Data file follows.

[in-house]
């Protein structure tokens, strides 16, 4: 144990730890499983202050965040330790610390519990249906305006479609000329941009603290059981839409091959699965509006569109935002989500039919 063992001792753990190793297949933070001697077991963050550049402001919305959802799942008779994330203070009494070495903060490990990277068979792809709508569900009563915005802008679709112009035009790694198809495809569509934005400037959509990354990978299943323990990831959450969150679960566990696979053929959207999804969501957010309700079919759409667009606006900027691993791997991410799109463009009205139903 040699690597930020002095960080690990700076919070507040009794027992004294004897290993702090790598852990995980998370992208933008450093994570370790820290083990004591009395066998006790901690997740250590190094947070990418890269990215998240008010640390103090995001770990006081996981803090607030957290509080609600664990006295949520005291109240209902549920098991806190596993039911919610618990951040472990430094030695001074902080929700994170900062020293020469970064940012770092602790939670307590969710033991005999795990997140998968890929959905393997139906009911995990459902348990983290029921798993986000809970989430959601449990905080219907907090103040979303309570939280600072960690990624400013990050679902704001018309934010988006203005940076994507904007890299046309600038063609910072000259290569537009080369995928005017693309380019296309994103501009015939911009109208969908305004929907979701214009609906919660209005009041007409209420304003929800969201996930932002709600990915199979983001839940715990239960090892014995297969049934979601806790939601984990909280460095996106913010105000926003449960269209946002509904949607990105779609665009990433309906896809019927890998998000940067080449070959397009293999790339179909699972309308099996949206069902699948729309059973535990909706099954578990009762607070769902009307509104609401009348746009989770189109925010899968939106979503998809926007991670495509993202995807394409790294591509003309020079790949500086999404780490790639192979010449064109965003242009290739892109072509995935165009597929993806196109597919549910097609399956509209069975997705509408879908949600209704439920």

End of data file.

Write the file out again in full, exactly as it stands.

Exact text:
[in-house]
């Protein structure tokens, strides 16, 4: 144990730890499983202050965040330790610390519990249906305006479609000329941009603290059981839409091959699965509006569109935002989500039919 063992001792753990190793297949933070001697077991963050550049402001919305959802799942008779994330203070009494070495903060490990990277068979792809709508569900009563915005802008679709112009035009790694198809495809569509934005400037959509990354990978299943323990990831959450969150679960566990696979053929959207999804969501957010309700079919759409667009606006900027691993791997991410799109463009009205139903 040699690597930020002095960080690990700076919070507040009794027992004294004897290993702090790598852990995980998370992208933008450093994570370790820290083990004591009395066998006790901690997740250590190094947070990418890269990215998240008010640390103090995001770990006081996981803090607030957290509080609600664990006295949520005291109240209902549920098991806190596993039911919610618990951040472990430094030695001074902080929700994170900062020293020469970064940012770092602790939670307590969710033991005999795990997140998968890929959905393997139906009911995990459902348990983290029921798993986000809970989430959601449990905080219907907090103040979303309570939280600072960690990624400013990050679902704001018309934010988006203005940076994507904007890299046309600038063609910072000259290569537009080369995928005017693309380019296309994103501009015939911009109208969908305004929907979701214009609906919660209005009041007409209420304003929800969201996930932002709600990915199979983001839940715990239960090892014995297969049934979601806790939601984990909280460095996106913010105000926003449960269209946002509904949607990105779609665009990433309906896809019927890998998000940067080449070959397009293999790339179909699972309308099996949206069902699948729309059973535990909706099954578990009762607070769902009307509104609401009348746009989770189109925010899968939106979503998809926007991670495509993202995807394409790294591509003309020079790949500086999404780490790639192979010449064109965003242009290739892109072509995935165009597929993806196109597919549910097609399956509209069975997705509408879908949600209704439920």